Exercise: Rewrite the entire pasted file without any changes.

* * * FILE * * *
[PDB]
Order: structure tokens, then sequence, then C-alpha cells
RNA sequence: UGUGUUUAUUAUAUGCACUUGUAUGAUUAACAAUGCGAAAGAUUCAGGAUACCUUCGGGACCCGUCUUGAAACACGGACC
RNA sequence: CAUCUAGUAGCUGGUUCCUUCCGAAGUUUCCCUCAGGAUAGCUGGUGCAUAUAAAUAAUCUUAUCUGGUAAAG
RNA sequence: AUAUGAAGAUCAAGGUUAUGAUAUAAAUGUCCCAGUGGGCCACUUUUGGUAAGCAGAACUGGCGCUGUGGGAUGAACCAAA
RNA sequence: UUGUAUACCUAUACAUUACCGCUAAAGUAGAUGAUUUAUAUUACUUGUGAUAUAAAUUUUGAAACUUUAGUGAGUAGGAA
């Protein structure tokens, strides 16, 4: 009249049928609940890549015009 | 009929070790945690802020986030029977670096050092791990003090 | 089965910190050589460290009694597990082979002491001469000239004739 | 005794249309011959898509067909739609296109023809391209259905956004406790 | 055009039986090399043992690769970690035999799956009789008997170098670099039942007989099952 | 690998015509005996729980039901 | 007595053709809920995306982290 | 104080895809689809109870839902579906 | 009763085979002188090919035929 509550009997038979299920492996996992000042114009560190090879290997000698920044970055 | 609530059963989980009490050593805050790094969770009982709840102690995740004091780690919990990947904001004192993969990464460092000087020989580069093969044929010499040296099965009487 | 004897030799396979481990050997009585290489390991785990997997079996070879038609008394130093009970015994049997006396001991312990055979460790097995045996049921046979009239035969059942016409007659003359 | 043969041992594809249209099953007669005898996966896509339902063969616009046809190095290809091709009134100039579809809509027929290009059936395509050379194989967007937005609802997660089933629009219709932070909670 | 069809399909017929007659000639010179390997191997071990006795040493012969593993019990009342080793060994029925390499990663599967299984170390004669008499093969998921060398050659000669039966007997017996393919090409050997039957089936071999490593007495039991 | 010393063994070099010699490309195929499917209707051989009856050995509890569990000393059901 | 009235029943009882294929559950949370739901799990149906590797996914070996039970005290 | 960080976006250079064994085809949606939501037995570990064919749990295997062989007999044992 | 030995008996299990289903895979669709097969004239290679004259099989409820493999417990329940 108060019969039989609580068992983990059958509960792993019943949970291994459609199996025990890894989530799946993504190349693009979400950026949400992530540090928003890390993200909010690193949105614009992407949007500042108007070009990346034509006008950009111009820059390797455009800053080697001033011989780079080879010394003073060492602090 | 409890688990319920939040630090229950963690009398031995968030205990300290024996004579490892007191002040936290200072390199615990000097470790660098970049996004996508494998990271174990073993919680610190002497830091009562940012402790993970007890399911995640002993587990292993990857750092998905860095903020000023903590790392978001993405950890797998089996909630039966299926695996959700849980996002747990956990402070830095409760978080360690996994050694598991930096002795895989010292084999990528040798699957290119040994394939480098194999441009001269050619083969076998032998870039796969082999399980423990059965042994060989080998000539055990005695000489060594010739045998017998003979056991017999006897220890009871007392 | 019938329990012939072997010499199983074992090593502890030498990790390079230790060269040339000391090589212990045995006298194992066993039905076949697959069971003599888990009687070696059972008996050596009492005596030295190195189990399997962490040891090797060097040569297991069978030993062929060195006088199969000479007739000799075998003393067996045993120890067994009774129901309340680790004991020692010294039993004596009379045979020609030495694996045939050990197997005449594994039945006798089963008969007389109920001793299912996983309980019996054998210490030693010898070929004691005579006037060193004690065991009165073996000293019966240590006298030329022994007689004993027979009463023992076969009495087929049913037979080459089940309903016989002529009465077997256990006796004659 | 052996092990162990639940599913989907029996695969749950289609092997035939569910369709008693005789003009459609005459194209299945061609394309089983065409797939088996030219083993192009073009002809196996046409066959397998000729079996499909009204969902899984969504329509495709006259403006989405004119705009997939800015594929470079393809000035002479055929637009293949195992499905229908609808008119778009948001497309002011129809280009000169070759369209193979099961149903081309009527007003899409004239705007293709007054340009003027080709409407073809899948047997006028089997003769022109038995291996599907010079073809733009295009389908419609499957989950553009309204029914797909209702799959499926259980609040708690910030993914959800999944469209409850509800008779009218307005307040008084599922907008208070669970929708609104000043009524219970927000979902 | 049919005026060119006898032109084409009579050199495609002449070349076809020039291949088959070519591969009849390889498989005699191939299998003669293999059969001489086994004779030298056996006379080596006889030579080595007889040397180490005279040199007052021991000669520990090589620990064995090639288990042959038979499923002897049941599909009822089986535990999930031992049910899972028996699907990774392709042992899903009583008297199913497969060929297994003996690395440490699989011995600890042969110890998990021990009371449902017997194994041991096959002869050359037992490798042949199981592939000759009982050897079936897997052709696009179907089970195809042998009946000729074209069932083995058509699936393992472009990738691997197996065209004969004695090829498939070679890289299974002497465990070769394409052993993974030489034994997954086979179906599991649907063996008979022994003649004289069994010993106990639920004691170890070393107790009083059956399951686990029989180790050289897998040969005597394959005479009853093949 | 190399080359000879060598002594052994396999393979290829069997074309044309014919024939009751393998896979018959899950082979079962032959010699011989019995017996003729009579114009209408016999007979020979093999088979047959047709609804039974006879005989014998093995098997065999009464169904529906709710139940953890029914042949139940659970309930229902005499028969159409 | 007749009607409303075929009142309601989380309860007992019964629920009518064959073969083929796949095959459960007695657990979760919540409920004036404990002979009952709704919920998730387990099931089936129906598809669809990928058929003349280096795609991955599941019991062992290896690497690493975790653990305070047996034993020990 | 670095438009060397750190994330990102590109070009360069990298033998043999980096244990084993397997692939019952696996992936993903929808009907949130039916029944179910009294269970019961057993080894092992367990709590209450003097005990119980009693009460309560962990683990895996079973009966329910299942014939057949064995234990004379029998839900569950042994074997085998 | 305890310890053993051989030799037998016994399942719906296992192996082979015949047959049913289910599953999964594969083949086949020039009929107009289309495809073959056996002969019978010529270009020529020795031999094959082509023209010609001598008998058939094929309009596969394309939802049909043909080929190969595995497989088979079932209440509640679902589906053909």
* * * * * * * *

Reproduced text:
[PDB]
Order: structure tokens, then sequence, then C-alpha cells
RNA sequence: UGUGUUUAUUAUAUGCACUUGUAUGAUUAACAAUGCGAAAGAUUCAGGAUACCUUCGGGACCCGUCUUGAAACACGGACC
RNA sequence: CAUCUAGUAGCUGGUUCCUUCCGAAGUUUCCCUCAGGAUAGCUGGUGCAUAUAAAUAAUCUUAUCUGGUAAAG
RNA sequence: AUAUGAAGAUCAAGGUUAUGAUAUAAAUGUCCCAGUGGGCCACUUUUGGUAAGCAGAACUGGCGCUGUGGGAUGAACCAAA
RNA sequence: UUGUAUACCUAUACAUUACCGCUAAAGUAGAUGAUUUAUAUUACUUGUGAUAUAAAUUUUGAAACUUUAGUGAGUAGGAA
């Protein structure tokens, strides 16, 4: 009249049928609940890549015009 | 009929070790945690802020986030029977670096050092791990003090 | 089965910190050589460290009694597990082979002491001469000239004739 | 005794249309011959898509067909739609296109023809391209259905956004406790 | 055009039986090399043992690769970690035999799956009789008997170098670099039942007989099952 | 690998015509005996729980039901 | 007595053709809920995306982290 | 104080895809689809109870839902579906 | 009763085979002188090919035929 509550009997038979299920492996996992000042114009560190090879290997000698920044970055 | 609530059963989980009490050593805050790094969770009982709840102690995740004091780690919990990947904001004192993969990464460092000087020989580069093969044929010499040296099965009487 | 004897030799396979481990050997009585290489390991785990997997079996070879038609008394130093009970015994049997006396001991312990055979460790097995045996049921046979009239035969059942016409007659003359 | 043969041992594809249209099953007669005898996966896509339902063969616009046809190095290809091709009134100039579809809509027929290009059936395509050379194989967007937005609802997660089933629009219709932070909670 | 069809399909017929007659000639010179390997191997071990006795040493012969593993019990009342080793060994029925390499990663599967299984170390004669008499093969998921060398050659000669039966007997017996393919090409050997039957089936071999490593007495039991 | 010393063994070099010699490309195929499917209707051989009856050995509890569990000393059901 | 009235029943009882294929559950949370739901799990149906590797996914070996039970005290 | 960080976006250079064994085809949606939501037995570990064919749990295997062989007999044992 | 030995008996299990289903895979669709097969004239290679004259099989409820493999417990329940 108060019969039989609580068992983990059958509960792993019943949970291994459609199996025990890894989530799946993504190349693009979400950026949400992530540090928003890390993200909010690193949105614009992407949007500042108007070009990346034509006008950009111009820059390797455009800053080697001033011989780079080879010394003073060492602090 | 409890688990319920939040630090229950963690009398031995968030205990300290024996004579490892007191002040936290200072390199615990000097470790660098970049996004996508494998990271174990073993919680610190002497830091009562940012402790993970007890399911995640002993587990292993990857750092998905860095903020000023903590790392978001993405950890797998089996909630039966299926695996959700849980996002747990956990402070830095409760978080360690996994050694598991930096002795895989010292084999990528040798699957290119040994394939480098194999441009001269050619083969076998032998870039796969082999399980423990059965042994060989080998000539055990005695000489060594010739045998017998003979056991017999006897220890009871007392 | 019938329990012939072997010499199983074992090593502890030498990790390079230790060269040339000391090589212990045995006298194992066993039905076949697959069971003599888990009687070696059972008996050596009492005596030295190195189990399997962490040891090797060097040569297991069978030993062929060195006088199969000479007739000799075998003393067996045993120890067994009774129901309340680790004991020692010294039993004596009379045979020609030495694996045939050990197997005449594994039945006798089963008969007389109920001793299912996983309980019996054998210490030693010898070929004691005579006037060193004690065991009165073996000293019966240590006298030329022994007689004993027979009463023992076969009495087929049913037979080459089940309903016989002529009465077997256990006796004659 | 052996092990162990639940599913989907029996695969749950289609092997035939569910369709008693005789003009459609005459194209299945061609394309089983065409797939088996030219083993192009073009002809196996046409066959397998000729079996499909009204969902899984969504329509495709006259403006989405004119705009997939800015594929470079393809000035002479055929637009293949195992499905229908609808008119778009948001497309002011129809280009000169070759369209193979099961149903081309009527007003899409004239705007293709007054340009003027080709409407073809899948047997006028089997003769022109038995291996599907010079073809733009295009389908419609499957989950553009309204029914797909209702799959499926259980609040708690910030993914959800999944469209409850509800008779009218307005307040008084599922907008208070669970929708609104000043009524219970927000979902 | 049919005026060119006898032109084409009579050199495609002449070349076809020039291949088959070519591969009849390889498989005699191939299998003669293999059969001489086994004779030298056996006379080596006889030579080595007889040397180490005279040199007052021991000669520990090589620990064995090639288990042959038979499923002897049941599909009822089986535990999930031992049910899972028996699907990774392709042992899903009583008297199913497969060929297994003996690395440490699989011995600890042969110890998990021990009371449902017997194994041991096959002869050359037992490798042949199981592939000759009982050897079936897997052709696009179907089970195809042998009946000729074209069932083995058509699936393992472009990738691997197996065209004969004695090829498939070679890289299974002497465990070769394409052993993974030489034994997954086979179906599991649907063996008979022994003649004289069994010993106990639920004691170890070393107790009083059956399951686990029989180790050289897998040969005597394959005479009853093949 | 190399080359000879060598002594052994396999393979290829069997074309044309014919024939009751393998896979018959899950082979079962032959010699011989019995017996003729009579114009209408016999007979020979093999088979047959047709609804039974006879005989014998093995098997065999009464169904529906709710139940953890029914042949139940659970309930229902005499028969159409 | 007749009607409303075929009142309601989380309860007992019964629920009518064959073969083929796949095959459960007695657990979760919540409920004036404990002979009952709704919920998730387990099931089936129906598809669809990928058929003349280096795609991955599941019991062992290896690497690493975790653990305070047996034993020990 | 670095438009060397750190994330990102590109070009360069990298033998043999980096244990084993397997692939019952696996992936993903929808009907949130039916029944179910009294269970019961057993080894092992367990709590209450003097005990119980009693009460309560962990683990895996079973009966329910299942014939057949064995234990004379029998839900569950042994074997085998 | 305890310890053993051989030799037998016994399942719906296992192996082979015949047959049913289910599953999964594969083949086949020039009929107009289309495809073959056996002969019978010529270009020529020795031999094959082509023209010609001598008998058939094929309009596969394309939802049909043909080929190969595995497989088979079932209440509640679902589906053909």